Dr Heywood Floyd (Roy Scheider) is busying himself at a radio telescope one day when he is interrupted by a Soviet representative who means to discuss something with him even if he is not interested. There have been great tensions between East and West recently, but here is a proposal that might bring them together: a space mission to Jupter. There had been such a project in the year 2001, but it had ended in mystery, with the crew apparently dead and the mission abandoned. Until now that is, because Floyd, an integral part of the first project, is invited to take part in an alliance to set out for Jupiter and find out precisely what is there...
If ever there was a film that didn't need a sequel it was 2001: A Space Odyssey, but the original author, Arthur C. Clarke, wrote one anyway and it duly turned up onscreen with some tweaking under the direction (and adaptation) of Peter Hyams. Retooled into an item of Cold War finger wagging, the result failed to catch on in the same way as its predecessor, perhaps because this time it became dated very quickly, but equally because they reduced the enigma of the concept into a banal, "Why can't we all just get along?" message.
The gigantic monolith in orbit around Jupiter is still there, but the last astronaut to survive, now presumed dead (Dave Bowman, played by a returning and remarkably well-preserved Keir Dullea), left a last record of his experience before he went: "My God, it's full of stars!" What does this mean, wonders Floyd as he breaks the news to his wife and young son that he will be going away for a long time, and so after a good twenty minutes of pussyfooting around we finally make it to space. At a point months later, Floyd is awoken from suspended animation as the Soviet spacecraft Leonov nears Jupiter.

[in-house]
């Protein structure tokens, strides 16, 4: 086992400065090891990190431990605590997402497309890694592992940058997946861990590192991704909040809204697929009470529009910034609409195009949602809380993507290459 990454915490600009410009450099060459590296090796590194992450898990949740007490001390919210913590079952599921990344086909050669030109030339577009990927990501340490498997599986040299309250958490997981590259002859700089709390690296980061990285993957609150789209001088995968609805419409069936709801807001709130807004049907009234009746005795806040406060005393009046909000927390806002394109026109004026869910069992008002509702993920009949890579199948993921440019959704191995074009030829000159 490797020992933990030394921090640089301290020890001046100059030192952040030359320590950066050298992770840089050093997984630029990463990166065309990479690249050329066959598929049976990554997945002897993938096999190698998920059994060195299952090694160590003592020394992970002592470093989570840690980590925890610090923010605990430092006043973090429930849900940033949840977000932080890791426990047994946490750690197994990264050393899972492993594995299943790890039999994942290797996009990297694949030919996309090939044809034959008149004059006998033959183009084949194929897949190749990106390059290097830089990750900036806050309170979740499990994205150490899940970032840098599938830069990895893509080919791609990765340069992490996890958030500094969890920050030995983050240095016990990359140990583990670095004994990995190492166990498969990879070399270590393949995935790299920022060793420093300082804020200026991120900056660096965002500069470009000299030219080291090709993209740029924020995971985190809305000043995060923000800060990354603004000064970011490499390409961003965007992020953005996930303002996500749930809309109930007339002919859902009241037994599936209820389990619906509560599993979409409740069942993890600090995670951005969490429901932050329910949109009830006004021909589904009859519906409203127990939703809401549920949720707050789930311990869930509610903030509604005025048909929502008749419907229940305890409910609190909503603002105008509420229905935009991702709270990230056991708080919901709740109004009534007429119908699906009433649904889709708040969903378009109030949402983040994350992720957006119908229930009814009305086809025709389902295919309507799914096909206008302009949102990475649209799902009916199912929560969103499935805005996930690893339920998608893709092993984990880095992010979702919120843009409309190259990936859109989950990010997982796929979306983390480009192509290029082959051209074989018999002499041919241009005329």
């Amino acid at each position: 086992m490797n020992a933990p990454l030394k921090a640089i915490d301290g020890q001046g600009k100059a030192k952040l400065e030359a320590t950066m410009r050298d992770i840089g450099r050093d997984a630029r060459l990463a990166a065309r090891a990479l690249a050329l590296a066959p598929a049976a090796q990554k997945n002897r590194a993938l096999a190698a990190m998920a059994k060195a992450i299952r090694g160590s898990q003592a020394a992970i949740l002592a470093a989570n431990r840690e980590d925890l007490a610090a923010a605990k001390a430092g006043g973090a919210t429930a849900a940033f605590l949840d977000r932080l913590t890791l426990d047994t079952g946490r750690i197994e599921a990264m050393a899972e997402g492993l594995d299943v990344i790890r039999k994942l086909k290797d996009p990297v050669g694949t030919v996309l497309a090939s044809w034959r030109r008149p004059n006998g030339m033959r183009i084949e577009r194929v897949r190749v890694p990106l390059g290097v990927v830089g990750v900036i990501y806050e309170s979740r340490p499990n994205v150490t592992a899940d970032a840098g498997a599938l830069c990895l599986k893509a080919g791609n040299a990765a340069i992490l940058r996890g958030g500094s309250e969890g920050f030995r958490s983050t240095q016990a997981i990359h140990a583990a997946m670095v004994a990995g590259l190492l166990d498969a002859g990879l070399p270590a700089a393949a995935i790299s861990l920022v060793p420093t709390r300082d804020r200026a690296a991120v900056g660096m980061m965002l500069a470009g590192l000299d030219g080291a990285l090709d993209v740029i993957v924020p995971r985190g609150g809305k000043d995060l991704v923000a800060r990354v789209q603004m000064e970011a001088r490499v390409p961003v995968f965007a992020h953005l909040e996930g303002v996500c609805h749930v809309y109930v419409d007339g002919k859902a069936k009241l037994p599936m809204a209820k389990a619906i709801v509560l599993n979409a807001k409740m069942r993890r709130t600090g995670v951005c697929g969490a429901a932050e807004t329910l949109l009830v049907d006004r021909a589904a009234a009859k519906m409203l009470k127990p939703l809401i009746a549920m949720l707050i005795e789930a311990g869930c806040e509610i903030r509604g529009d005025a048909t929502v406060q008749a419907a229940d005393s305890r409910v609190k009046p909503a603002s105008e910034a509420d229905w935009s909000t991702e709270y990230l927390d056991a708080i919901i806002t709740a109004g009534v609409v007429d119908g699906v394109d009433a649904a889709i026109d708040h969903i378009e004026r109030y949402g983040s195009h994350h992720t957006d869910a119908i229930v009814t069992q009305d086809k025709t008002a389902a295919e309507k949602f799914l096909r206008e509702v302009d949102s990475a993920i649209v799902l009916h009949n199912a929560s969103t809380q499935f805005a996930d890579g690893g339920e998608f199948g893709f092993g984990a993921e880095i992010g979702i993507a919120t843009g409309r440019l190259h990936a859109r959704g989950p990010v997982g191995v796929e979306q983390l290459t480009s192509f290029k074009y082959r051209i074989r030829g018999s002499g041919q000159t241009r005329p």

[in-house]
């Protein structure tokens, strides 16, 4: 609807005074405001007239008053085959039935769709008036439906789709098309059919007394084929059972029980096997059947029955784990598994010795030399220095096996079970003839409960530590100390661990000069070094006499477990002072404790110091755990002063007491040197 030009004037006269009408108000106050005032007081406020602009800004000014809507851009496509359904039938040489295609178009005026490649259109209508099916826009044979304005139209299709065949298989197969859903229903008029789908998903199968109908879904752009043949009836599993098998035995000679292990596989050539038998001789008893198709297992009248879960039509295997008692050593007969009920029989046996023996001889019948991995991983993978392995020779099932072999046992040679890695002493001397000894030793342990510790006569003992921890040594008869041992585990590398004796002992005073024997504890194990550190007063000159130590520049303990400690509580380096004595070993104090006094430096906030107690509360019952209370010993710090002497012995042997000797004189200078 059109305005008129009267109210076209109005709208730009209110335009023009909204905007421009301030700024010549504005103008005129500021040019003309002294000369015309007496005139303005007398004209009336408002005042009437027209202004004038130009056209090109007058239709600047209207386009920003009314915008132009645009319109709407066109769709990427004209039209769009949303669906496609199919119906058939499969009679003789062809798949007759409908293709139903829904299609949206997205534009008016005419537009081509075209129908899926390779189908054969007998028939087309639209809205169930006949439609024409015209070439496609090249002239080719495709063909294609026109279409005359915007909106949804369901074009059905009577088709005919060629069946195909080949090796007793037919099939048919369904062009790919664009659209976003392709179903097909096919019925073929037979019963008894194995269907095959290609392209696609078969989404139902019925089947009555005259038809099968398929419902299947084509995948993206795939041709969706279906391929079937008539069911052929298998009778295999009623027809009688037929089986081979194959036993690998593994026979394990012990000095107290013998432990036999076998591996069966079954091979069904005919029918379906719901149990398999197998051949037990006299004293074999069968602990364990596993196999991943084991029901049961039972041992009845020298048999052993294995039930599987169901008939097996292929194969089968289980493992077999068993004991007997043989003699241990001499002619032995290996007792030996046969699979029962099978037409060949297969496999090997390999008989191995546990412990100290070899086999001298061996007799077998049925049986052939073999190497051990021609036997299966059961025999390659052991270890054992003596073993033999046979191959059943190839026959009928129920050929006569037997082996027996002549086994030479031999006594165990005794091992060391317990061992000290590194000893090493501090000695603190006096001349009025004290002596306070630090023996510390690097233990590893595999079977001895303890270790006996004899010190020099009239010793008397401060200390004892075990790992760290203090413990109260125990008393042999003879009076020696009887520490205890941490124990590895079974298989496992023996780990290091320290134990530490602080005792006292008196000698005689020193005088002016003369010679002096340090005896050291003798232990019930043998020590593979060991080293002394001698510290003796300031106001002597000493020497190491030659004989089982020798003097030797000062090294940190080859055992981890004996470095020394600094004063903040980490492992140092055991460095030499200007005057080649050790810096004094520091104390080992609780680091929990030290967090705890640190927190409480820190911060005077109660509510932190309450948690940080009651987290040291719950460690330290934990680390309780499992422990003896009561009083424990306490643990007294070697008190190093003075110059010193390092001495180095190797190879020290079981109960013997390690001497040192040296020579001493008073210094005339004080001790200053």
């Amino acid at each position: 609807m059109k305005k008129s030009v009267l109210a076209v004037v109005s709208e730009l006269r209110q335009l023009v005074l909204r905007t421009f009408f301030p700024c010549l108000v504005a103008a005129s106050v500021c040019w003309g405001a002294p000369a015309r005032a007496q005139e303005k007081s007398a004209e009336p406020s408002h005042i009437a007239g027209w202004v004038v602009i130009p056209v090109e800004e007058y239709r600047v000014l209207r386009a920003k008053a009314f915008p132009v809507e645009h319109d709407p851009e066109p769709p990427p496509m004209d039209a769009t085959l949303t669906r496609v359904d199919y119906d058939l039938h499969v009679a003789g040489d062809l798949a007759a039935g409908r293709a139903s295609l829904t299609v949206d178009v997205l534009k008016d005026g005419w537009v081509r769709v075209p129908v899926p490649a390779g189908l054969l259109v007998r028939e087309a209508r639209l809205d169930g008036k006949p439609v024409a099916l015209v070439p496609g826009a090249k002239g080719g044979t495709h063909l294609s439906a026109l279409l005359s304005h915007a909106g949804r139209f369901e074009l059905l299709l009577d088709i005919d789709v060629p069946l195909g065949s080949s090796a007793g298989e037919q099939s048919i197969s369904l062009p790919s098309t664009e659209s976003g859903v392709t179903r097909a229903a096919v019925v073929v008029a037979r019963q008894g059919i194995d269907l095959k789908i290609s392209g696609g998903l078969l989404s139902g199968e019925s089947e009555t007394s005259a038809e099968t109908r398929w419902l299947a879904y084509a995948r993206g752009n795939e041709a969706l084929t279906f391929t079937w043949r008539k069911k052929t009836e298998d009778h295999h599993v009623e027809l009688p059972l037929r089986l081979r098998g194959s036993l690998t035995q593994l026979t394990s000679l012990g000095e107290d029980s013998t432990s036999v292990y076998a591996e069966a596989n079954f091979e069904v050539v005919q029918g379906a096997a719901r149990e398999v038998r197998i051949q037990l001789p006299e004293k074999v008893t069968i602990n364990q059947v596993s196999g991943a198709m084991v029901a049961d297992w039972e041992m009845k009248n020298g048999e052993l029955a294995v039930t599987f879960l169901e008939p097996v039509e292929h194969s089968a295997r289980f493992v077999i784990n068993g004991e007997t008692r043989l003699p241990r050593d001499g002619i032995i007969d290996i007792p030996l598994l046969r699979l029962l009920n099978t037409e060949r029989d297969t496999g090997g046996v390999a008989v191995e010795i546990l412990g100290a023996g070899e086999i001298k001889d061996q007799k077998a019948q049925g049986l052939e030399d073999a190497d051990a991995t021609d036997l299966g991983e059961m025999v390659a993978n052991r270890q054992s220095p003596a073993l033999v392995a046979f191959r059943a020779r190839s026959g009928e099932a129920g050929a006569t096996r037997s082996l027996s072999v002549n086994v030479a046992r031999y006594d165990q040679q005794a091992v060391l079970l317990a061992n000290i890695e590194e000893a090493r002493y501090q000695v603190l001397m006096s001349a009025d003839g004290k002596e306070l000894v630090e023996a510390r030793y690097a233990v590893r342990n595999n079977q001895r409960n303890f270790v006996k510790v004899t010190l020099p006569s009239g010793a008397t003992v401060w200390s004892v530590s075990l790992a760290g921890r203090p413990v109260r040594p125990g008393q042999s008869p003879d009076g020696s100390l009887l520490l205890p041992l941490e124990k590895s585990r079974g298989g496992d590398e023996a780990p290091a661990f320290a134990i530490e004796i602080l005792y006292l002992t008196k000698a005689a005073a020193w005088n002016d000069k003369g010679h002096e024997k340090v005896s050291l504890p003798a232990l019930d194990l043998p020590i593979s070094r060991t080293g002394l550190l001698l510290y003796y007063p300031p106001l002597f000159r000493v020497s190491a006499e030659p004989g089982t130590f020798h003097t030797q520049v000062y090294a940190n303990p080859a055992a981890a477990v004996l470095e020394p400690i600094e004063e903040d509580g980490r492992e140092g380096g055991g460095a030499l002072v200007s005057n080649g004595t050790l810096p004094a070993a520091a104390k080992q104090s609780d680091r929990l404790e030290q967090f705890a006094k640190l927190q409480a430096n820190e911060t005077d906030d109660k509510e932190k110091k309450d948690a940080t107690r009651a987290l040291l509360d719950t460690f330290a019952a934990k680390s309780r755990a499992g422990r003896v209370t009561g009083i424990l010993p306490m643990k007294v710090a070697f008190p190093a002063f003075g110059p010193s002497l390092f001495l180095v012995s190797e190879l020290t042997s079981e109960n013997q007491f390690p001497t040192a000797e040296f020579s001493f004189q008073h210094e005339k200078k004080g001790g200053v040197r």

And they have found something strange about one of the planet's moons, Europa, so send down a probe to investigate; a burst of signal erupts from a crater, one of many significant signals to be sent in the film. After that, it's on to the previous spacecraft, the Discovery, which is spinning in the void, apparently dead to the universe. In its favour, 2010 features some glorious special effects, matching 2001 to some extent, and the sequence where American engineer John Lithgow and Russian scientist Elya Baskin perform a spacewalk to the Discovery is one of the best in the movie. But the problems with this sequel can maybe be summed up by the fact that there's noise in space.
You wouldn't have got that in the Stanley Kubrick film, but this one is post-Star Wars so we get a lot of swooshes and atmospherics as as our explorers go about their business. You got the impression with 2001 that if you didn't like that attention to detail obsessively pored over then tough, this was the way Kubrick was doing it regardless, but here there's a lot of pandering to the audience. Humanity is on the brink of World War Three, and that's merely one of the eighties preoccupations you can tick off, along with computers. Yes, HAL 9000 is back, still impeccably voiced by Douglas Rain, but largely thrown away for a bit of suspense at the finale. Where a grand mystery might have enhanced the story, given it sense of the cosmic even, the monolith and its guardians here simply wave a magic wand to give us peace on Earth. It's this dilution that makes the whole production disappointingly corny. Music by David Shire.
American director, writer and cinematographer, mostly of standard genre movies: action, sci-fi, thriller, etc. After a career as a TV newsman (he was a Vietnam War reporter) he moved into films, writing and producing T.R. Baskin. A couple of TV movies later, on the big screen he made Busting, Capricorn One, Hanover Street, Outland, 2010, The Presidio, a remake of Narrow Margin, Stay Tuned, Timecop, Sudden Death, The Relic, End of Days, The Musketeer and A Sound of Thunder.